France’s Alstom ‘to pay $700m’ in US for bribery

French industrial giant Alstom has agreed to pay $700 million to settle US corruption charges related to the paying of bribes, a person familiar with the matter said Tuesday.

France's Alstom 'to pay $700m' in US for bribery
France's Alstom is to pay $700 million in the US over a series of bribery cases.Photo: AFP

The settlement, to be announced next week, comes as US conglomerate General Electric prepares to complete a deal to buy key Alstom assets.

The US Department of Justice has accused Alstom under the Foreign Corrupt Practices Act (FCPA) of bribing officials in Indonesia to win the $118 million Tarahan energy contract in the early 2000s in Indonesia.

Alstom partnered with Japanese firm Marubeni, which in March pleaded guilty to conspiracy to violate the FCPA and was sentenced to pay an $88 million US criminal fine.

Besides Marubeni, three former Alstom officials have pleaded guilty to FCPA violations in the case, while a fourth awaits trial.

The settlement was hinted at earlier this month by US Assistant Attorney General Leslie Caldwell, who said on December 4 that executives from Marubeni and Alstom "engaged in a multi-year scheme to pay millions of dollars to a high ranking member of the Indonesian Parliament and other officials" in exchange for the Tarahan contract.

"We are actively continuing to investigate and anticipate additional law enforcement actions in the near future," according to a transcript of Caldwell's remarks at an Organization for Economic Cooperation and Development event in Paris to launch a report on bribery.

US officials have said emails show the conspirators hired two "consultants" in the Tarahan scandal, employing a second to bribe Indonesian officials because they were doubtful the first would succeed in winning Tarahan.

Caldwell said the US was working with officials in Switzerland, Britain and the World Bank on Alstom corruption matters.

In July, Britain's Serious Fraud Office said it had launched criminal proceedings against an Alstom unit over alleged corruption in India, Poland and Tunisia.

In February, officials in Brazil indicted 11 people in a case in which Alstom is alleged to have paid $10 million in bribes to obtain contracts with the Sao Paulo metro.

In 2011, a subsidiary of Alstom was fined $42.7 million by Swiss authorities to address bribery charges in Latvia, Tunisia and Malaysia.

The impending Alstom settlement is bigger than a $450 million agreement between the DOJ and Siemens in 2008 to settle FCPA charges the German company bribed officials in several countries.

The settlement would remove a hurdle to GE's deal to buy most of Alstom's energy assets for 12.4 billion euro ($15.5 billion).

The deal is a centerpiece of GE chief executive Jeffrey Immelt to make industrial operations a bigger portion of the conglomerate's earnings stream and to reduce the impact of finance units.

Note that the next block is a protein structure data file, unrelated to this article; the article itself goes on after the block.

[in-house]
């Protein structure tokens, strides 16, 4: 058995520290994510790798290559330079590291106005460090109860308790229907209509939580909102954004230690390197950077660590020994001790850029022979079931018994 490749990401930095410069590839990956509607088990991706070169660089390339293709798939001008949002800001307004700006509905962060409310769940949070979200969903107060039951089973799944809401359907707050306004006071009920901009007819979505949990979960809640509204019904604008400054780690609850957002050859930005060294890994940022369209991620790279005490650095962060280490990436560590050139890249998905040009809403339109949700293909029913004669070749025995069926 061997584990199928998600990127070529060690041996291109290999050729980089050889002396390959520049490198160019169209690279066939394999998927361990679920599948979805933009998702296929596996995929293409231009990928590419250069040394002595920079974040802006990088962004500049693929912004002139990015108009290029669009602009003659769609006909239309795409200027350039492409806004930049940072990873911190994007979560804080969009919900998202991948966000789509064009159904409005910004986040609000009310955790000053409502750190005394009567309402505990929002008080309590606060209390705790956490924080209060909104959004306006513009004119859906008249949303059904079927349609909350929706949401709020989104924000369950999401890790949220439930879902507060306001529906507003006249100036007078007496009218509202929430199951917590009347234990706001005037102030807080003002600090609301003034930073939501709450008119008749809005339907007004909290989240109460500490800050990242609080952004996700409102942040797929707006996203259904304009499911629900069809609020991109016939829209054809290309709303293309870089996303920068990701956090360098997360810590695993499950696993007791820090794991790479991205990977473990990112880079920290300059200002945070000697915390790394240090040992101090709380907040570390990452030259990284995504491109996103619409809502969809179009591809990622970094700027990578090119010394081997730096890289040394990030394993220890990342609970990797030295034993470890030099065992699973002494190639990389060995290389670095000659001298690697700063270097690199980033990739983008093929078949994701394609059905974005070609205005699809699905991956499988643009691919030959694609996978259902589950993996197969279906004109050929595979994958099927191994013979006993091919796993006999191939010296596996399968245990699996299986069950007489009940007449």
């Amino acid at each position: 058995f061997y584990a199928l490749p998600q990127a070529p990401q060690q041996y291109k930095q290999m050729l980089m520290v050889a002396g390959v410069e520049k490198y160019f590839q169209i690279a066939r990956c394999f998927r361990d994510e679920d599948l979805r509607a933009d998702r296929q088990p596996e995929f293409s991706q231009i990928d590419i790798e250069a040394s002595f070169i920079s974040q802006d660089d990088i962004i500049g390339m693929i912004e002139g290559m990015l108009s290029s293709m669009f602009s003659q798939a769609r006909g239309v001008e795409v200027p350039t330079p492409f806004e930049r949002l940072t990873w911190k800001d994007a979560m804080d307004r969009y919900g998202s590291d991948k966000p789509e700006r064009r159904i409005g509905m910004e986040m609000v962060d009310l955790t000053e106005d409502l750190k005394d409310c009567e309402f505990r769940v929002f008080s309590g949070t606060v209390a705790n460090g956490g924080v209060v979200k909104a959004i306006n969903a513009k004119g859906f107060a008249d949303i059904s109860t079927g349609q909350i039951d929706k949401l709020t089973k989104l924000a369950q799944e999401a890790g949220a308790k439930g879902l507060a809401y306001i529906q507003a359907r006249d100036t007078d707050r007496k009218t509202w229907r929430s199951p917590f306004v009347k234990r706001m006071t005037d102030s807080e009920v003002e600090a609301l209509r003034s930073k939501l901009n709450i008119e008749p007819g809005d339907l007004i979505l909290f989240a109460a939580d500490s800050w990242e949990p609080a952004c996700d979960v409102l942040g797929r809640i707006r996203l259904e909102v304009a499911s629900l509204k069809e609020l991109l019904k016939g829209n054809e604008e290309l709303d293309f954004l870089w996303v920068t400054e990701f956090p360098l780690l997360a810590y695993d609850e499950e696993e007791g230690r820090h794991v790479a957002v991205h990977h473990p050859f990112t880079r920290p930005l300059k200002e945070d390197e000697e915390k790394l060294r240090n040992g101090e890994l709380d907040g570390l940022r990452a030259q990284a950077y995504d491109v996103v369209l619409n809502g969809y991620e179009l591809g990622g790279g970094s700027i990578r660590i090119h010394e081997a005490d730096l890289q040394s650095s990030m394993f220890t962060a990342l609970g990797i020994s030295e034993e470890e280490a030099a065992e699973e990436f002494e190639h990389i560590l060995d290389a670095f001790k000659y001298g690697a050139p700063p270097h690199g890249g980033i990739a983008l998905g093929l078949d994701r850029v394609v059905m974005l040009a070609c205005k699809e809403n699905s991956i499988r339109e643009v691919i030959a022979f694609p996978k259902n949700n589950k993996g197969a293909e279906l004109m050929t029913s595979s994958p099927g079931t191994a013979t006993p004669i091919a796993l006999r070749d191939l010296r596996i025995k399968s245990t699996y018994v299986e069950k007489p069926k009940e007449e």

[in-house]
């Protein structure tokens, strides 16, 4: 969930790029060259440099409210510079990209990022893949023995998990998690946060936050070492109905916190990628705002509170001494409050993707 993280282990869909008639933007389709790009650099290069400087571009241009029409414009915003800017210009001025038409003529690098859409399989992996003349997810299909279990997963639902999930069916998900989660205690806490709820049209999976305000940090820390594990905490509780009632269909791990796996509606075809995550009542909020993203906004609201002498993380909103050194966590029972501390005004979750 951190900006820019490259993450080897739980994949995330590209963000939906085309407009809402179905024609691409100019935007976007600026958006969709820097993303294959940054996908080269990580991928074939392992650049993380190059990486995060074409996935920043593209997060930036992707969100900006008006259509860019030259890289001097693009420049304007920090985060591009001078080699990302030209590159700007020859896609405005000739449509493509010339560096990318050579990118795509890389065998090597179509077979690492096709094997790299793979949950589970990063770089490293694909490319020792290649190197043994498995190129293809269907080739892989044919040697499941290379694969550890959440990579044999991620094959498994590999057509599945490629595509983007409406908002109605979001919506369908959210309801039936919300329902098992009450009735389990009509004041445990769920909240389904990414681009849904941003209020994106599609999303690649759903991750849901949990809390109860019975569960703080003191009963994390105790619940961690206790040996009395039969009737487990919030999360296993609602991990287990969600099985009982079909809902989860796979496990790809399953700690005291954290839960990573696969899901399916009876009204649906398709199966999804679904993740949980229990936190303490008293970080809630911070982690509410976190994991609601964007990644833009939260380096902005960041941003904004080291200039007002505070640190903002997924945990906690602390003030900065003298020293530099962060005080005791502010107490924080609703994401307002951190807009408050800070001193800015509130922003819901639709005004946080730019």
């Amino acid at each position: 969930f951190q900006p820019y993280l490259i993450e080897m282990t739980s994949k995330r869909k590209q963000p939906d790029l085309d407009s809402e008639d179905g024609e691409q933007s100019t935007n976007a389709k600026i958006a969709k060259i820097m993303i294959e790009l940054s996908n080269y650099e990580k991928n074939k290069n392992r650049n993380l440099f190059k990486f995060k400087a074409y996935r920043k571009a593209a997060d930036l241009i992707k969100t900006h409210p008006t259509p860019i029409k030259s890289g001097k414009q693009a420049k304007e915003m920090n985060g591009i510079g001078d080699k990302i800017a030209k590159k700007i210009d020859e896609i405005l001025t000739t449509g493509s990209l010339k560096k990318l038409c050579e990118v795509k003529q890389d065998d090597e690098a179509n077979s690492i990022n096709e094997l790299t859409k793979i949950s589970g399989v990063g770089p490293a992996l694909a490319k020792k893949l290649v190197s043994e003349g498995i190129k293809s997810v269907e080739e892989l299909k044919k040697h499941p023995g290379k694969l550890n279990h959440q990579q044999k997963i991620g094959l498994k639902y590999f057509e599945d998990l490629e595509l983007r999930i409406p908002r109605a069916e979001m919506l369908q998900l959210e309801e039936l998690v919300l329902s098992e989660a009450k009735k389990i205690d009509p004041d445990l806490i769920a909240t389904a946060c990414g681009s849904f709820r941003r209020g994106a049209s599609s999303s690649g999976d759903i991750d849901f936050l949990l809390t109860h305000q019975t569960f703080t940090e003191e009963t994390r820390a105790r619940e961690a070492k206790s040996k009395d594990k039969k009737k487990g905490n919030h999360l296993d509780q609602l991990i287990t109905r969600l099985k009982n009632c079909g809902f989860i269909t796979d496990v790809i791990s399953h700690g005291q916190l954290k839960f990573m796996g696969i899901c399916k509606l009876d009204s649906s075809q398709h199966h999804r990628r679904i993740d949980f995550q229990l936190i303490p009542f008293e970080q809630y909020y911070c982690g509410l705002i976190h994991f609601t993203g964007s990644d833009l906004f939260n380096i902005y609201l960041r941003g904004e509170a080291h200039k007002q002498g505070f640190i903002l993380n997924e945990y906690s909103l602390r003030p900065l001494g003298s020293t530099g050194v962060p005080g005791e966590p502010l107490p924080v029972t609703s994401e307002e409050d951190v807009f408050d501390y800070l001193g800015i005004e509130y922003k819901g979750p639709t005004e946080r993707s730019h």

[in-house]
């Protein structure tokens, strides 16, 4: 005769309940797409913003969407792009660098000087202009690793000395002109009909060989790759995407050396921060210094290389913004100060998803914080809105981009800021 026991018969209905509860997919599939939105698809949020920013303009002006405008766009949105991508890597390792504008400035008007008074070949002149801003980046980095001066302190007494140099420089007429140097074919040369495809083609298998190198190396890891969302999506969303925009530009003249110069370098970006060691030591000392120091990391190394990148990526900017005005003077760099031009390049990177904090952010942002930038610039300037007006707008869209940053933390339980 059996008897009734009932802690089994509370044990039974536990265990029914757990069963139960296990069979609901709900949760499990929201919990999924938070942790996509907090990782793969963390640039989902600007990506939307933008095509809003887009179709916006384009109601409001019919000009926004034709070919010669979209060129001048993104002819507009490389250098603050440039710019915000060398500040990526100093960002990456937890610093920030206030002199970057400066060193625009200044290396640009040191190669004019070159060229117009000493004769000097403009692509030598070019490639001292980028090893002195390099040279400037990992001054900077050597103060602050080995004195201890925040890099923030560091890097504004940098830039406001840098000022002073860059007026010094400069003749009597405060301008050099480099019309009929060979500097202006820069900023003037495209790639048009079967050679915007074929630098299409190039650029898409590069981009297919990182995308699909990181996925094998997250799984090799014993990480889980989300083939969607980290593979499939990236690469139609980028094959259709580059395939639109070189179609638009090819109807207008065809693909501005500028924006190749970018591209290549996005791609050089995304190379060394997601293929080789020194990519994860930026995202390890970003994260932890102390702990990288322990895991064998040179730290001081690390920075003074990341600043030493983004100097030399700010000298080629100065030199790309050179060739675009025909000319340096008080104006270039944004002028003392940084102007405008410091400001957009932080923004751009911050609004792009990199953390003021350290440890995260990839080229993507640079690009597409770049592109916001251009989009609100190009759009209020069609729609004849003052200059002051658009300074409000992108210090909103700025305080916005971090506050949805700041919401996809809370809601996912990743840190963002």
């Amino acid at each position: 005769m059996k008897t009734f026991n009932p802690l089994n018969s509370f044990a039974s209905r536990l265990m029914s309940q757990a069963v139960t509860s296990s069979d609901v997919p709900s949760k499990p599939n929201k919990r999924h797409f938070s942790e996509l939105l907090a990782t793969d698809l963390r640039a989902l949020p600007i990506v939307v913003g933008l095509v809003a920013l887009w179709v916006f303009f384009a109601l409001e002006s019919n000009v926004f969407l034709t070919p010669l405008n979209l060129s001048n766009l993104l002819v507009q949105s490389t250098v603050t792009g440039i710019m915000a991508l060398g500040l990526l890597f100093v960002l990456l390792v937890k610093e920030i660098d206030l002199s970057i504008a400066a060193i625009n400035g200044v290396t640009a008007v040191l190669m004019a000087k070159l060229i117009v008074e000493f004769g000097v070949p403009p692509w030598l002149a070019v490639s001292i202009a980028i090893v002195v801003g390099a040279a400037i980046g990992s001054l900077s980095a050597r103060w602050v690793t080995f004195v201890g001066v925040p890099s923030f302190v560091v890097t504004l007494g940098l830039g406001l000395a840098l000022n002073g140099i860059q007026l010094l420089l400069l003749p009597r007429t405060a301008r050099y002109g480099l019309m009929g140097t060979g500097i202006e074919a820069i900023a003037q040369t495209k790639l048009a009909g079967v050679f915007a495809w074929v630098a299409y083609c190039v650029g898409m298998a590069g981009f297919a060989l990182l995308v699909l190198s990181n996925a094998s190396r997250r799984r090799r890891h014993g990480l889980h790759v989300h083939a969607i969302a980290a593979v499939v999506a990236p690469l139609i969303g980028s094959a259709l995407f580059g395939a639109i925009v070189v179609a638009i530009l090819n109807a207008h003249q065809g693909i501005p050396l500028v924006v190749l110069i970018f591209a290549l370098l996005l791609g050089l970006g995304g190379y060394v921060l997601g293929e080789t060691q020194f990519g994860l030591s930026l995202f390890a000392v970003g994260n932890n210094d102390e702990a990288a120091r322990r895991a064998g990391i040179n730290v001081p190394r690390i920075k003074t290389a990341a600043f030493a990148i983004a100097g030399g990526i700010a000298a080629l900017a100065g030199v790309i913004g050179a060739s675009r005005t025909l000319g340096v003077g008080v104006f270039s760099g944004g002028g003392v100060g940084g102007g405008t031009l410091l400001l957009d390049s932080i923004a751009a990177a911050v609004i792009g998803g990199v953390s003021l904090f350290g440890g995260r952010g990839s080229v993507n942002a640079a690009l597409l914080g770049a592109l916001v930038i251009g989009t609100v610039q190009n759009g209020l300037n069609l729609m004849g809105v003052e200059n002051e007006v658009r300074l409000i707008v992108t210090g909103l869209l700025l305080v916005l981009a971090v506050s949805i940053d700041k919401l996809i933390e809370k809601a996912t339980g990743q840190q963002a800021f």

Alstom shareholders are scheduled to vote on December 19 on the GE deal. The deal is expected to close in the middle of 2015.

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US giant GE to pay France €50 million after creating just 25 jobs out of 1,000

The French government announced Tuesday that US industrial conglomerate General Electric will pay €50 million ($57 million) after falling short of its goal of creating 1,000 new jobs in the country.

US giant GE to pay France €50 million after creating just 25 jobs out of 1,000
Alstom employees protest in front of the France's Ministry of Finance in Paris. Photo: AFP

GE had pledged to create the jobs by the end of last year as part of its 2015 purchase of the power and electrical grid businesses of France's Alstom.

But shortly after closing the deal GE unveiled a series of job cuts across Europe as slumping oil and gas prices crimped demand for its heavy-duty turbines and other equipment.

The company had already warned last year that it wouldn't meet the target, though the new CEO Larry Culp confirmed in October that GE would “fulfil its commitments.”

It had promised to pay €50,000 for every job not created over the three-year period.

The French finance ministry said after a meeting with GE officials Tuesday that the firm had created just 25 new jobs overall, meaning it would pay €50 million into an industrial development fund.

“GE underscored the significant of its continual investments in France during the period, and noted that despite the particularly difficult business climate, the group had done its utmost to create jobs,” the company said in a statement.

It pointed to a $330 million investment in offshore wind turbines in France announced last year, which it expects to eventually create 550 new jobs.

But union sources said last month that GE was planning to cut nearly 470 jobs, at its Alstom Power Systems GE Energy Power Conversion units.

Under Culp the company has been trying to get its power operations on more solid financial footing, with plans to cut costs further and reduce debt.

Last week it posted a $574 million profit for the fourth quarter, a welcome turnaround from the $11 billion loss a year earlier.